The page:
Your thoughtful critiques and suggestions for the writer are also welcome in the comments section. Explaining your vote gives the author even more insight into where they’re hitting the mark and where they can improve.

The Writeditor’s Feedback

 Critique Key

Original Text is in italics.

Red is text I recommend removing.

Green is text I recommend adding.

Blue are my comments.

NA Fantasy First 500 – Jodie

Of all the places in the world I would have liked to wake up < I feel like this type of sentence is overused, where it’s unlikely the character has ever wondered about the subject (places they’d like to wake up), then a very obviously bad option is explained. It isn’t as evocative as simply stating that she’s lying in a puddle., sprawled out in a puddle of water was not one of them. The rain was pouring poured < Verbs ending in “ed” are stronger. down, splattering against my face and all I could do was lie there and I’m not a fan of characters wondering. It makes it clear you’re about to dump information.  Try for a better transition (or no transition) than that the character was wondering/thinking/etc. > wonder how in the world I’d managed to stoop so low. Two weeks ago I’d been in college, working towards my dream of becoming a veterinarian for the wildlife in Africa, and now I was soaked to the bone with a hangover from hell.

Death sucked.

I don’t feel like you really need this paragraph. It explains a fairly typical/average opinion about death, and I feel like I’ve read it before. Is it really adding anything or are you just slowing down your opening? I feel like the latter. > If anyone had ever asked me if I was afraid of dying, I honestly could have told them, no. Death was always something that would happen after I’d graduated from college, had a successful career, found the one, and had kids. Then maybe after I’d travelled the world and witnessed the birth of my fifth grandchild, I could die peacefully in my sleep. That was how I’d always thought my life would pan out… dying in a car crash the week before my twenty-first birthday hadn’t exactly been on the agenda, < As with the opening line, I feel that sentences like this are overused and not very strong because they state something obvious. but shit happens, right? < This is a weak response. It’s not saying anything about your character or providing any new information to the reader.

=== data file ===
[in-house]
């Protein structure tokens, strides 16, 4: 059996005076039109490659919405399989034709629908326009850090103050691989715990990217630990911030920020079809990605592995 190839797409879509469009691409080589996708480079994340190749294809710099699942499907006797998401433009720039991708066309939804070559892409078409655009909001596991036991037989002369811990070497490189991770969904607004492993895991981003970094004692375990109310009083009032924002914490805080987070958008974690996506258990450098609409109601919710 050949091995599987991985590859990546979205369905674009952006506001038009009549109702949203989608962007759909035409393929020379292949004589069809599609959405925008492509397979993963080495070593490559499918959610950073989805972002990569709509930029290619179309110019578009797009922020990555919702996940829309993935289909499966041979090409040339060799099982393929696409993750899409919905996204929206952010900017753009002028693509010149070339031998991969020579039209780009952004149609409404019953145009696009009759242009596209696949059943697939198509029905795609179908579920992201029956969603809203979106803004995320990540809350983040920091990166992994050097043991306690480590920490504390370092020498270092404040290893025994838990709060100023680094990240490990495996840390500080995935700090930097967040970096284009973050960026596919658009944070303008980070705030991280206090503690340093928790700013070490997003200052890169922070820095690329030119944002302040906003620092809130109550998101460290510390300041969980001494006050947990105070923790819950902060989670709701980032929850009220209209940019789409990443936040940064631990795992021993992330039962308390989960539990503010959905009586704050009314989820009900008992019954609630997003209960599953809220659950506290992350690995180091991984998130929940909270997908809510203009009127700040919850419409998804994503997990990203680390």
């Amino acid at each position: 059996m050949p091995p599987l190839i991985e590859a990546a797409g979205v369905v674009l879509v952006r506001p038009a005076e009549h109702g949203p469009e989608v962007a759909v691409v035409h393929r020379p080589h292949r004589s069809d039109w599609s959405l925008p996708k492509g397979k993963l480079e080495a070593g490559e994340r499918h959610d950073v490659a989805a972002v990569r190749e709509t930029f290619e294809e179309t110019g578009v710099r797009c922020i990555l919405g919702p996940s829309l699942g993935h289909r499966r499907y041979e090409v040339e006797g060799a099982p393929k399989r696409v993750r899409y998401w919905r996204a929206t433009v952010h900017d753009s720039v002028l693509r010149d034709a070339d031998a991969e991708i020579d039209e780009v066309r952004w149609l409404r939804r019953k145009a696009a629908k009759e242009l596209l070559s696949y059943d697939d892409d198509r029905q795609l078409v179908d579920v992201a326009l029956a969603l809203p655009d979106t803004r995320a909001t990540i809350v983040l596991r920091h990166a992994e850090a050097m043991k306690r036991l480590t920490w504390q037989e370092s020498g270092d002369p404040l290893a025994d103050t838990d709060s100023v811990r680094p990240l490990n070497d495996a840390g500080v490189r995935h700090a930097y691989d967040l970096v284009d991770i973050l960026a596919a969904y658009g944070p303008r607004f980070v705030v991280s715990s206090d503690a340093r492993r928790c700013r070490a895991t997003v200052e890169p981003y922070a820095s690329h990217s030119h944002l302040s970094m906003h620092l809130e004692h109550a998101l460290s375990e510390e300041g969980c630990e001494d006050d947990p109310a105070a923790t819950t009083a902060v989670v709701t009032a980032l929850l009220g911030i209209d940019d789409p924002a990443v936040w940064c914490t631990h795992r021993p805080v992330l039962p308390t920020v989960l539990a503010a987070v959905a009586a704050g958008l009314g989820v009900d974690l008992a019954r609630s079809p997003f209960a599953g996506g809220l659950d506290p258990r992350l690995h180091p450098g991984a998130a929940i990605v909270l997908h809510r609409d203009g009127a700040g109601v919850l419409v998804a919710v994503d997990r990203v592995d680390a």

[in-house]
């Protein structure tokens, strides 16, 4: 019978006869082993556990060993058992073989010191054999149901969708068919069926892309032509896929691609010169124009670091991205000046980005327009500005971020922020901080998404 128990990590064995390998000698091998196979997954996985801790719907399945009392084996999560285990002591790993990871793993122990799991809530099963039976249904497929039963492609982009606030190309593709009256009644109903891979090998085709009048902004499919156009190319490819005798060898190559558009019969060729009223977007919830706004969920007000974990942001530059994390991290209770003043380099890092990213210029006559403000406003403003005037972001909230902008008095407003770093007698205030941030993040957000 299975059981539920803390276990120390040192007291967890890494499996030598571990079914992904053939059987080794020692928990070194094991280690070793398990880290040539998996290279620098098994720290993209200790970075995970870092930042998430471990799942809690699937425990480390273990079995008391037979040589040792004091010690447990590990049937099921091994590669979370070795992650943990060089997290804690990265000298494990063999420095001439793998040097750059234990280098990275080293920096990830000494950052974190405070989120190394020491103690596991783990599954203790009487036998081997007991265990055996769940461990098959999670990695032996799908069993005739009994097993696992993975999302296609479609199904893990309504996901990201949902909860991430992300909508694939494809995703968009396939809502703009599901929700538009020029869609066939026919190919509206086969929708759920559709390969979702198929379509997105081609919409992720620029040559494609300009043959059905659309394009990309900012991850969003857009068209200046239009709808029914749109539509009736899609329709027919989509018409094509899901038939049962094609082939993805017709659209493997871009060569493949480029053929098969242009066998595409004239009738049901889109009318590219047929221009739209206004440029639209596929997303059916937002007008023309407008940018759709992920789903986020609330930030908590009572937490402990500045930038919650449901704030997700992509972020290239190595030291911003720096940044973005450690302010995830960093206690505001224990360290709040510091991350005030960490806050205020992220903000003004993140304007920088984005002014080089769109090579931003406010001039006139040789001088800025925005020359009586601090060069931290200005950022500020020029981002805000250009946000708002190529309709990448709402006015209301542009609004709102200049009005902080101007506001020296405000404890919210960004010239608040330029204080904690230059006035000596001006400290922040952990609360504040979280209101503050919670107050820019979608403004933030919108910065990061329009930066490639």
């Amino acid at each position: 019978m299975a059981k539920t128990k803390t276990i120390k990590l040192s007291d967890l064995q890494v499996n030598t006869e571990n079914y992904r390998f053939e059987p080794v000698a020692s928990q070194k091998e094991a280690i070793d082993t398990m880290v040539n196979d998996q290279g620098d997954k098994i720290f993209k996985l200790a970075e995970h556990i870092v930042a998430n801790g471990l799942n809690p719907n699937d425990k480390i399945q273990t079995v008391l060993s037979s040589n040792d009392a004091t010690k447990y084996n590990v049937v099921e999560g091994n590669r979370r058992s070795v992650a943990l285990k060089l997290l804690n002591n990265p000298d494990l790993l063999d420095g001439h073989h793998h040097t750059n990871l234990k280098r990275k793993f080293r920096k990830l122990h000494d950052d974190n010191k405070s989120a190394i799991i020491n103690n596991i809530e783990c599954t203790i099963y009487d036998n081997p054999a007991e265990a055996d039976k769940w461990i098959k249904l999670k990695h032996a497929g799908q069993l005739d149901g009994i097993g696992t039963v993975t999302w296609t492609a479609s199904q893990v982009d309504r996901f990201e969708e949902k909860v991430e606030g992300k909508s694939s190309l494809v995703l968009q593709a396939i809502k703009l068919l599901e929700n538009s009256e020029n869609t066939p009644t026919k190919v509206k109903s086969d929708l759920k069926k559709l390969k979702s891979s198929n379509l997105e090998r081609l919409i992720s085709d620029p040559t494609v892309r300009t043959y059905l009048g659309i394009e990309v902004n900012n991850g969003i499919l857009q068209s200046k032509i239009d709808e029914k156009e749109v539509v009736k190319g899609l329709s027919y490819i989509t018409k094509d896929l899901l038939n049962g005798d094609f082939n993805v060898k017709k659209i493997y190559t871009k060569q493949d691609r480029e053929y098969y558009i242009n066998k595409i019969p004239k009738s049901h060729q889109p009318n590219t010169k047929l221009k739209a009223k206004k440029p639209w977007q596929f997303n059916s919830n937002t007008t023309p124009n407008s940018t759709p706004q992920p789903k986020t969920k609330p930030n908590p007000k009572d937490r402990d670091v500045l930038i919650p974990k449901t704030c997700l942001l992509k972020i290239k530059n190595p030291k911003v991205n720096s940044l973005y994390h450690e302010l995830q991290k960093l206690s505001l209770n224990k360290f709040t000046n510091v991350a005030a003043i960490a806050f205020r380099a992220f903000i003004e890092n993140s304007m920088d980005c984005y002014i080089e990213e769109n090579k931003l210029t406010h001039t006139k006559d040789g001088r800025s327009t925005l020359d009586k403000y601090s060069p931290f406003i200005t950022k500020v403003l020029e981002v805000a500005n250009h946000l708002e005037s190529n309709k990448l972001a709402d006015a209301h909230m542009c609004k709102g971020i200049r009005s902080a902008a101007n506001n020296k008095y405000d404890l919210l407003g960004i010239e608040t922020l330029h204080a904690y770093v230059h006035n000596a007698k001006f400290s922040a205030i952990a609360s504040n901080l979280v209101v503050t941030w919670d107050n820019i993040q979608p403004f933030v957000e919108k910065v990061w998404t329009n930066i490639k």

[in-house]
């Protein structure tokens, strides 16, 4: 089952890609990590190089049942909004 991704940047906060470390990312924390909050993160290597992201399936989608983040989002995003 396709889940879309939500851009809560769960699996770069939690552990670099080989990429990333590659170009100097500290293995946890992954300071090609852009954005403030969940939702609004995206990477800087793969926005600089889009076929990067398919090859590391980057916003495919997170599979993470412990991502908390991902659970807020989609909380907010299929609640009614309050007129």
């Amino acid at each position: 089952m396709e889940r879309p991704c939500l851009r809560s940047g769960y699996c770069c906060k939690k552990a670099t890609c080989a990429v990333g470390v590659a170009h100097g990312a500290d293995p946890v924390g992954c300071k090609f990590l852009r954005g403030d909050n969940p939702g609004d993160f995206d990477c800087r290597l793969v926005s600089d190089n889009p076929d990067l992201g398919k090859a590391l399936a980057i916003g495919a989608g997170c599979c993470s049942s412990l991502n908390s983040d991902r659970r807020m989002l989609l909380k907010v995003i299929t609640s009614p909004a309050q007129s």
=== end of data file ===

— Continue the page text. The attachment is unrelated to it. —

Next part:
“Do I sense motion down there?” a voice called.

I opened my eyes to see Sam leaning out the window of the apartment we had been squatting in for the last couple of days. She looked fresh and well rested, as though she hadn’t just spent the entire night partying with me. I pushed myself slowly into a seated position; my head felt like it was about to roll off my shoulders and join my arse in the puddle. If I’d known a hangover in death would be just as bad as a hangover in life, then I might have reconsidered that last round of shots. < The voice is much, much better in this paragraph. The “telling” is hidden better as well.

“Are you all right down there, Abbie?”

“I can’t believe you left me out here in the rain.”

“You wanted to stay out there,” Sam said, pulling the hood of her coat up over her blonde hair. “You kept going on and on about how being ‘one with the city’ was the only way you’d come to accept your own death. So I was like, all right then, see-ya.”

“Worst. Friend. Ever.”

“Hey, I’ve only known you a week. < This feels like “As you know Bob” dialogue, where a character states something obvious that they already know for the benefit of the reader. I wouldn’t start calling us friends yet,” Sam teased. “Now are you coming inside, or what?”

Going inside didn’t sound like a good idea. Sam would undoubtedly jump all over my hung-over state and decide we should go on a run to collect supplies. < Could you show this happening instead of saying that it will happen? Battling the crowds of the marketplace was the last thing I wanted to be doing; I wasn’t lucid enough to be on constant guard.